In the News

The military vaccine mandate’s unforeseen costs

February 15, 2022

By Mike Berry, Vice President of External Affairs, Director of Military Affairs and Senior Counsel

The purge has begun. Thus far, three branches of the military — the Navy, Air Force, and Marine Corps — have discharged more than 650 members due to their objection to the Department of Defense’s vaccine mandate. The Army recently announced it will soon join those branches. Kicking out hundreds, possibly thousands, of service members because of their beliefs is not only devastating to troop morale, but also harms our national security interests.

General Jimmy Doolittle, who masterminded the legendary Doolittle Raid, famously said “there is nothing stronger than the heart of a volunteer.” General Doolittle was referring to the millions of Americans who answered the call to serve after the attack on Pearl Harbor plunged America into World War II.  Doolittle understood that a military comprised of those who serve because of their love of country is far superior to a conscripted one.

Today, America still has an all-volunteer force. Indeed, young patriots continue to be the lifeblood of our military. Many cite their religious belief as the primary motivation for joining. But if our nation’s leaders continue to prioritize politics above all else and fulfill their promise to kick out service members because of their beliefs, we run the serious risk of losing that lifeblood.  The message from the Pentagon is clear: if you do not get the vaccine, you are unworthy to serve.  The purge that is now underway will hollow out the military, leaving those who were forced to be vaccinated questioning their leaders, and making military service far less attractive to America’s sons and daughters.

The purge’s effects are not just devastating to morale, but we can expect a measurable reduction in readiness that will harm America’s national security.

The adage “freedom isn’t free” is more accurate than we might realize. According to estimates, it costs approximately $15,000 to successfully recruit one eligible person to join the military.  It then costs another $50,000 to $75,000 to train, equip, and prepare them for service, depending on their assigned duty.  For special forces, such as Navy SEALs, the costs can skyrocket into the millions of dollars per service member.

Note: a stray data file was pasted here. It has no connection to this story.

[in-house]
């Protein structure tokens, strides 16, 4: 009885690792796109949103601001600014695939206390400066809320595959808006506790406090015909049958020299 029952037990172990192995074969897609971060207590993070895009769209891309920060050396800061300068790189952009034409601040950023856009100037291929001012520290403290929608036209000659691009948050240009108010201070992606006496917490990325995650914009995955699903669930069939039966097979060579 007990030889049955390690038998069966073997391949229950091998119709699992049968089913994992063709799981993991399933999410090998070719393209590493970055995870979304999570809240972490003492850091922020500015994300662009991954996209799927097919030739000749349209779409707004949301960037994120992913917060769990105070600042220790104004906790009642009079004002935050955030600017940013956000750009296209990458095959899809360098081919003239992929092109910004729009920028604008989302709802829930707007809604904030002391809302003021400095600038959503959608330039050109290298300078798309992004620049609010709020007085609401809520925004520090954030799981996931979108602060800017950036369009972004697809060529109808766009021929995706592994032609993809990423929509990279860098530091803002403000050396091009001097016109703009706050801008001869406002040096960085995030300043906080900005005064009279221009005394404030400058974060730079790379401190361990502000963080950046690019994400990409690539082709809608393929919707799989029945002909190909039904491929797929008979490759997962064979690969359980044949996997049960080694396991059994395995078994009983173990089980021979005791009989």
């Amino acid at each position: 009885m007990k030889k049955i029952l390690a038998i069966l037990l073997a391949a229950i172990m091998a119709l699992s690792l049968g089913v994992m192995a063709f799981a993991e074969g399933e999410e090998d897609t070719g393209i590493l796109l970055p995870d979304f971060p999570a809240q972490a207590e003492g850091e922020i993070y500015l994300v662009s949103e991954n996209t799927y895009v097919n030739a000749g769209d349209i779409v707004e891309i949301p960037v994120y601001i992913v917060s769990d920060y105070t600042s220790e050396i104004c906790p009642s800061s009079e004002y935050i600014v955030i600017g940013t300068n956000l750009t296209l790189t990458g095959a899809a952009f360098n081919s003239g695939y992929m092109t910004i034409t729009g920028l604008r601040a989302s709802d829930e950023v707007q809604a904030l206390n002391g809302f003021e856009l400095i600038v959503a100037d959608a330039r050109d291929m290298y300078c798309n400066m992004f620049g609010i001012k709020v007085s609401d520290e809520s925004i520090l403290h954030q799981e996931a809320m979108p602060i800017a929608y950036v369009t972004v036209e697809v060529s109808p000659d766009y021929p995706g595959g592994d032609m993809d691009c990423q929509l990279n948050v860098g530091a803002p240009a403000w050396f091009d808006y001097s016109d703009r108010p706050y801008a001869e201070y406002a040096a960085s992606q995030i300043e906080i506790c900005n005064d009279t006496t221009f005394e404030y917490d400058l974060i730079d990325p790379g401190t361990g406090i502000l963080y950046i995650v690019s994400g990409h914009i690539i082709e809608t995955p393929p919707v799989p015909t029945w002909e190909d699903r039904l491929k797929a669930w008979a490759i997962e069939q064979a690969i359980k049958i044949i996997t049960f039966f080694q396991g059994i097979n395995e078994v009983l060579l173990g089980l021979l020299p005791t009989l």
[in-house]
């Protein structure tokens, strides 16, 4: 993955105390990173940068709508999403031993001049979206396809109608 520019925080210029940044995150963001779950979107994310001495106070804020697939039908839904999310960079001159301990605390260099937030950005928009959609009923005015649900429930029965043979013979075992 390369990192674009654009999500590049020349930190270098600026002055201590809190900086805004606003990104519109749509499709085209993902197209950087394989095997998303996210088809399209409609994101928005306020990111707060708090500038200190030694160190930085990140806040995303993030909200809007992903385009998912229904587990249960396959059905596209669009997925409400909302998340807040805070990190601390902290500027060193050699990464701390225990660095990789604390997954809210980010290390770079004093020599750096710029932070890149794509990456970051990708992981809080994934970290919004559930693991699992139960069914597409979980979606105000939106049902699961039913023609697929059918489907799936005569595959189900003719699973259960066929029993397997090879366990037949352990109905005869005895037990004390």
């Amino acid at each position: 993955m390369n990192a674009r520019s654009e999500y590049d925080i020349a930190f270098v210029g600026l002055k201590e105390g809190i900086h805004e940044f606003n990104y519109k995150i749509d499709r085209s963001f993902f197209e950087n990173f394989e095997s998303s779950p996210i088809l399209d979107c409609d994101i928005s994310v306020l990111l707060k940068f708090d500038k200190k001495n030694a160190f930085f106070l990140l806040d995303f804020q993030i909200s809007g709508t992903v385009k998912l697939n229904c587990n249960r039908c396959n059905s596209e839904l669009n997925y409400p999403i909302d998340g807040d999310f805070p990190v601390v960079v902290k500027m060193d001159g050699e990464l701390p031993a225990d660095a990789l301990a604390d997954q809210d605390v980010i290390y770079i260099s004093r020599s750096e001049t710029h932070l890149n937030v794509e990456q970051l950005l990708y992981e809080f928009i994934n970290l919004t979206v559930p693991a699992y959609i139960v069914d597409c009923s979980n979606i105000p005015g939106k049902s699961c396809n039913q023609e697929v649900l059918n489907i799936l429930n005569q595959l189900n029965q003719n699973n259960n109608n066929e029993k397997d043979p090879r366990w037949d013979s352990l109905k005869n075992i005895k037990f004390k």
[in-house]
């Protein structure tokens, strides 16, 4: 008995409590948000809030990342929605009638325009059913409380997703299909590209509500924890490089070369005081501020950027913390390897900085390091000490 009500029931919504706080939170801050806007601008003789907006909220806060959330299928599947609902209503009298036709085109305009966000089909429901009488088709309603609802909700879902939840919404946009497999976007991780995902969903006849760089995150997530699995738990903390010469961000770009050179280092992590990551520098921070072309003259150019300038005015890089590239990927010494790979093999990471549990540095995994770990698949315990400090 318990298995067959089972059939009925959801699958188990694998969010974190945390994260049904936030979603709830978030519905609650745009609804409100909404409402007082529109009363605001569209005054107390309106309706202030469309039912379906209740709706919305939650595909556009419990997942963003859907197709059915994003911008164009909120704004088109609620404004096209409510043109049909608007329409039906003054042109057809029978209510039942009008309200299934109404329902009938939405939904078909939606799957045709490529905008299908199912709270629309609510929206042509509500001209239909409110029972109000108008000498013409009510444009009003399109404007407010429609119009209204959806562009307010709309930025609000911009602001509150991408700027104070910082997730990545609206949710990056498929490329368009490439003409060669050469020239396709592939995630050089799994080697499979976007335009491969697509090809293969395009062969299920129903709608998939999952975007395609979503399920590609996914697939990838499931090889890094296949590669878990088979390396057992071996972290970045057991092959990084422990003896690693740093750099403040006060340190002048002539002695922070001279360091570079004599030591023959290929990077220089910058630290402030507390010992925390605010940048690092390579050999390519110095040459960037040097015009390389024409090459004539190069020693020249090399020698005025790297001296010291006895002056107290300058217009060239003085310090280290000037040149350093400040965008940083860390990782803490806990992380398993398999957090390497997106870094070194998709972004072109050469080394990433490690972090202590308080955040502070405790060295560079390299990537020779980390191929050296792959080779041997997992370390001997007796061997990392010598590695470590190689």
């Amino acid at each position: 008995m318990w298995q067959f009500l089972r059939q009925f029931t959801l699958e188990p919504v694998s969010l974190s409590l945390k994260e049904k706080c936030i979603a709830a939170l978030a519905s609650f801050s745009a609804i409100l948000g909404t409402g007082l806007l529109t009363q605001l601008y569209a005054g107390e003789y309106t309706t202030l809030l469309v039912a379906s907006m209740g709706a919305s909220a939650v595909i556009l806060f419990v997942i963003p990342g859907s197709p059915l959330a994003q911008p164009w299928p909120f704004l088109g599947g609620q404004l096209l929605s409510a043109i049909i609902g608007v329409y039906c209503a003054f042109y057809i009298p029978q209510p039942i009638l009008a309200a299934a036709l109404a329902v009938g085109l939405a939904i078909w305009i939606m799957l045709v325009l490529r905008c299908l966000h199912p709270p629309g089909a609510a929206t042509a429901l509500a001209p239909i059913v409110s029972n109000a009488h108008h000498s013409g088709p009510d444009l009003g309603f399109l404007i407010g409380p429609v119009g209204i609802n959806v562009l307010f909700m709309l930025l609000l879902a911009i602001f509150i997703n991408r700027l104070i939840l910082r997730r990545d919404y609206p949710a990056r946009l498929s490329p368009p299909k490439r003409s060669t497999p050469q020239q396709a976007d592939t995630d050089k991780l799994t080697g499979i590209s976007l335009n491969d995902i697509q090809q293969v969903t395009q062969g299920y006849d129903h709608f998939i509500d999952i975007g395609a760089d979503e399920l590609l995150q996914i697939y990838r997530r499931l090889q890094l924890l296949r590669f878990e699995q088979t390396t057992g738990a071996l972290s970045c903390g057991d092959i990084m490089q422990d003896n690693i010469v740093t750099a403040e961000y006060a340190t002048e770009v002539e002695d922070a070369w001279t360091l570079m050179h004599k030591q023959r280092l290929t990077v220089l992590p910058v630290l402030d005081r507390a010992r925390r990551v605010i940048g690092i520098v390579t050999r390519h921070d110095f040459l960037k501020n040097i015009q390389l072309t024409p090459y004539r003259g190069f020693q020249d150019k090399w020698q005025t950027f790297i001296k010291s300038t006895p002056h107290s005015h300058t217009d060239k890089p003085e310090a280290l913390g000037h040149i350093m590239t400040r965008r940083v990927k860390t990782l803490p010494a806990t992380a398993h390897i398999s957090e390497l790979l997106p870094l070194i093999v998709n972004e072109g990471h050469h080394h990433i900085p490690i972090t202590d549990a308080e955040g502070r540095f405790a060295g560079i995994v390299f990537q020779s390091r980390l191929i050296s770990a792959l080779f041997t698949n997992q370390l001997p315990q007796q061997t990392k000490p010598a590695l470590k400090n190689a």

According to the Navy, more than 8,000 sailors remain unvaccinated. It has now discharged 240 members because they are unvaccinated. Incredibly, these discharges are occurring at a time when the Navy is bemoaning a shortage of more than 5,000 sailors for sea-duty jobs. But the Navy’s relentless and reckless mission to kick out the unvaccinated is not only going to affect readiness, it is also going to hit taxpayers in the pocketbook.

If the Navy successfully kicks out all of its unvaccinated members, American taxpayers will have spent somewhere between $120 million and $600 million on recruiting and training service members who, despite being fully capable, the Navy has deemed unworthy to serve. But those figures must be doubled in order to recruit and train replacements for the unfortunate service members who were involuntarily separated.

This undermines one of the Navy’s stated reasons for its vaccine mandate: cost savings. According to one Navy official, it is less expensive to kick out a sailor than to conduct a medical evacuation due to a COVID outbreak.  This dubious argument fails to consider the financial cost to replace that sailor.  It also does not account for the degradation in trust, morale and esprit de corps that is necessary for any effective military force.  Talk about fraud, waste, and abuse.

Thankfully, the hearts of our volunteers still beat strong. My firm, First Liberty Institute, represents 35 Navy SEALs and other Naval Special Warfare members who will not be kicked out.  These courageous men stepped forward, just as Doolittle’s Raiders did nearly 80 years ago to the day, and dared to challenge the Pentagon’s refusal to grant even a single religious accommodation to the vaccine mandate.

In the first successful challenge to the military vaccine mandate, Judge Reed O’Connor recognized “there is no COVID-19 exception to the First Amendment.  There is no military exclusion from our Constitution.” And while we hope to provide similar relief across the entire Navy, there are thousands of service members across the entire military facing the purge. The cost to America in lost military manpower, leadership, combat experience and skills goes far beyond a dollar value. The harm to national security by kicking out service members because they object to the vaccine is immeasurable.

The solution is simple. If the Pentagon won’t lift the vaccine mandate, it should at the very least begin honoring its constitutional obligation and grant religious accommodations for service members with sincere religious objections to the vaccine. This first step in recognizing that the Constitution applies to those defending it will ensure we can continue to attract, recruit and retain the best military on earth.

Note: This article was first published on Fox News and is re-published here with permission. The article presents the main points of an op-ed published in Fox News. This work was authored by Mike Berry. The full article can be found on the Fox News website, here.

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